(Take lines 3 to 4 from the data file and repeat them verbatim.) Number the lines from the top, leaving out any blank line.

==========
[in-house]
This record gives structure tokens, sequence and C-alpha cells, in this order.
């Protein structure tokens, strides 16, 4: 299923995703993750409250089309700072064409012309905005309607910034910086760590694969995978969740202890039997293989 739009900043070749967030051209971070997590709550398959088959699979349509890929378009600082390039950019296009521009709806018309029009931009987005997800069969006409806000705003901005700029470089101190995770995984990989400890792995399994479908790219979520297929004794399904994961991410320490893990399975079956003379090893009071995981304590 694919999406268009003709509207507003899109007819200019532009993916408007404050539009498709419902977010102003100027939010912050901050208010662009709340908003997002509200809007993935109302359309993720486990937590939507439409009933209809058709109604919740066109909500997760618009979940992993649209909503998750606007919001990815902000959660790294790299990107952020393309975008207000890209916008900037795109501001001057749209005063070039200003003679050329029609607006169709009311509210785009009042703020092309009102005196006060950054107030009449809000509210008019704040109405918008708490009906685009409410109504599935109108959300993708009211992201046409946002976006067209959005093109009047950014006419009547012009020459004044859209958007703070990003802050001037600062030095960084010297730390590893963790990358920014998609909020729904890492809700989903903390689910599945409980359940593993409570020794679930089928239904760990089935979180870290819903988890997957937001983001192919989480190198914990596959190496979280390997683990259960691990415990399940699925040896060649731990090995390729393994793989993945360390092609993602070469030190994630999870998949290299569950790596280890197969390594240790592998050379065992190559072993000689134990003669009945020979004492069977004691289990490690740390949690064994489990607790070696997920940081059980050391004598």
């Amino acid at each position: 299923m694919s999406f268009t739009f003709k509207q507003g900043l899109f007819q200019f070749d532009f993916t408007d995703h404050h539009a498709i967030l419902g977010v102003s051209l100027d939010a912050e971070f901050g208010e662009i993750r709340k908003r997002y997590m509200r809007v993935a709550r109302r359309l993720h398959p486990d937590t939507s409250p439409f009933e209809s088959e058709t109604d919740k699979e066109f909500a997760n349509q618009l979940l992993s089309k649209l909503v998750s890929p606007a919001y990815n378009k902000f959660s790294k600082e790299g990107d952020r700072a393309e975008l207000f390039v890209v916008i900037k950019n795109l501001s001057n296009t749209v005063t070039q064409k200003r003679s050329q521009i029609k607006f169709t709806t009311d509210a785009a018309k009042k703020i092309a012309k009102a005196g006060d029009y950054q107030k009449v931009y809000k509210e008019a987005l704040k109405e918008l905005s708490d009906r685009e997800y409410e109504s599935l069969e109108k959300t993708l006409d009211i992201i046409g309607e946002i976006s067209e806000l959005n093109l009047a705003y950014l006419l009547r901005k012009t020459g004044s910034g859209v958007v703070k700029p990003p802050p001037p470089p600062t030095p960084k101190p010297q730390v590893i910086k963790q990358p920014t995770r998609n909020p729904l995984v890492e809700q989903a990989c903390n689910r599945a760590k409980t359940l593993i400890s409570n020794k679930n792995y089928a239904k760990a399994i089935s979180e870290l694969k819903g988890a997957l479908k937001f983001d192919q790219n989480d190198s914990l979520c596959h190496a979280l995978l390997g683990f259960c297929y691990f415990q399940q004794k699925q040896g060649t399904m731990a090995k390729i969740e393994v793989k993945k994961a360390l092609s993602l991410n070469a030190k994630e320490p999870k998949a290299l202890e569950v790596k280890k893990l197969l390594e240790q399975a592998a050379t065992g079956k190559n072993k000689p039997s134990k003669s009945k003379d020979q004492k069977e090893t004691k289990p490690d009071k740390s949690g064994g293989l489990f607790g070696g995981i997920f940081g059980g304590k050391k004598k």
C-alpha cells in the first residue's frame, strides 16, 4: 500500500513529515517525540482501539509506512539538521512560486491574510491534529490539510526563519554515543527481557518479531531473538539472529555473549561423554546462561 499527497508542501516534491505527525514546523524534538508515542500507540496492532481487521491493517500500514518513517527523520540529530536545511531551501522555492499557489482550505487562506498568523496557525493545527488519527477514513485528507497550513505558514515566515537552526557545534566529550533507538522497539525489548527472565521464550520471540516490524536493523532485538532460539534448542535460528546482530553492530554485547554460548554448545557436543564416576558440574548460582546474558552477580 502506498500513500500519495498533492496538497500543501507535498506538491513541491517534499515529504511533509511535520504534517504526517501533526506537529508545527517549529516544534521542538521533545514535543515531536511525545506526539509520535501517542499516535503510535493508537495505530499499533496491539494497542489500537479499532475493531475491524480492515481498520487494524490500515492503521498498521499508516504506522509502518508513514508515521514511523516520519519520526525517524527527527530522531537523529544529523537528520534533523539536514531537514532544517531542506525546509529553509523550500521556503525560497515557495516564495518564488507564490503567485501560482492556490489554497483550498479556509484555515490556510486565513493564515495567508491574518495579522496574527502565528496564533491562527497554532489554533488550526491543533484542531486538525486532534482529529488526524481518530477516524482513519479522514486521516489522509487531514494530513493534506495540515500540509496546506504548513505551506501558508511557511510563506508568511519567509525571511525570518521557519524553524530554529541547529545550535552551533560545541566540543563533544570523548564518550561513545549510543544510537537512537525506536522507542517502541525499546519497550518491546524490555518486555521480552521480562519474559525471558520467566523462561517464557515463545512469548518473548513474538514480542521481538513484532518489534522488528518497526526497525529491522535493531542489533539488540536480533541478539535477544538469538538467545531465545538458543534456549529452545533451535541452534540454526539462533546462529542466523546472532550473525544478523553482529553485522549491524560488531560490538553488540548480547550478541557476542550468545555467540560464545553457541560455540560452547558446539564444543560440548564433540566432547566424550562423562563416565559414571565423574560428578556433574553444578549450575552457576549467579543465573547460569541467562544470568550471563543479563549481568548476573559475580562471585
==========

């Protein structure tokens, strides 16, 4: 299923995703993750409250089309700072064409012309905005309607910034910086760590694969995978969740202890039997293989 739009900043070749967030051209971070997590709550398959088959699979349509890929378009600082390039950019296009521009709806018309029009931009987005997800069969006409806000705003901005700029470089101190995770995984990989400890792995399994479908790219979520297929004794399904994961991410320490893990399975079956003379090893009071995981304590 694919999406268009003709509207507003899109007819200019532009993916408007404050539009498709419902977010102003100027939010912050901050208010662009709340908003997002509200809007993935109302359309993720486990937590939507439409009933209809058709109604919740066109909500997760618009979940992993649209909503998750606007919001990815902000959660790294790299990107952020393309975008207000890209916008900037795109501001001057749209005063070039200003003679050329029609607006169709009311509210785009009042703020092309009102005196006060950054107030009449809000509210008019704040109405918008708490009906685009409410109504599935109108959300993708009211992201046409946002976006067209959005093109009047950014006419009547012009020459004044859209958007703070990003802050001037600062030095960084010297730390590893963790990358920014998609909020729904890492809700989903903390689910599945409980359940593993409570020794679930089928239904760990089935979180870290819903988890997957937001983001192919989480190198914990596959190496979280390997683990259960691990415990399940699925040896060649731990090995390729393994793989993945360390092609993602070469030190994630999870998949290299569950790596280890197969390594240790592998050379065992190559072993000689134990003669009945020979004492069977004691289990490690740390949690064994489990607790070696997920940081059980050391004598």
């Amino acid at each position: 299923m694919s999406f268009t739009f003709k509207q507003g900043l899109f007819q200019f070749d532009f993916t408007d995703h404050h539009a498709i967030l419902g977010v102003s051209l100027d939010a912050e971070f901050g208010e662009i993750r709340k908003r997002y997590m509200r809007v993935a709550r109302r359309l993720h398959p486990d937590t939507s409250p439409f009933e209809s088959e058709t109604d919740k699979e066109f909500a997760n349509q618009l979940l992993s089309k649209l909503v998750s890929p606007a919001y990815n378009k902000f959660s790294k600082e790299g990107d952020r700072a393309e975008l207000f390039v890209v916008i900037k950019n795109l501001s001057n296009t749209v005063t070039q064409k200003r003679s050329q521009i029609k607006f169709t709806t009311d509210a785009a018309k009042k703020i092309a012309k009102a005196g006060d029009y950054q107030k009449v931009y809000k509210e008019a987005l704040k109405e918008l905005s708490d009906r685009e997800y409410e109504s599935l069969e109108k959300t993708l006409d009211i992201i046409g309607e946002i976006s067209e806000l959005n093109l009047a705003y950014l006419l009547r901005k012009t020459g004044s910034g859209v958007v703070k700029p990003p802050p001037p470089p600062t030095p960084k101190p010297q730390v590893i910086k963790q990358p920014t995770r998609n909020p729904l995984v890492e809700q989903a990989c903390n689910r599945a760590k409980t359940l593993i400890s409570n020794k679930n792995y089928a239904k760990a399994i089935s979180e870290l694969k819903g988890a997957l479908k937001f983001d192919q790219n989480d190198s914990l979520c596959h190496a979280l995978l390997g683990f259960c297929y691990f415990q399940q004794k699925q040896g060649t399904m731990a090995k390729i969740e393994v793989k993945k994961a360390l092609s993602l991410n070469a030190k994630e320490p999870k998949a290299l202890e569950v790596k280890k893990l197969l390594e240790q399975a592998a050379t065992g079956k190559n072993k000689p039997s134990k003669s009945k003379d020979q004492k069977e090893t004691k289990p490690d009071k740390s949690g064994g293989l489990f607790g070696g995981i997920f940081g059980g304590k050391k004598k």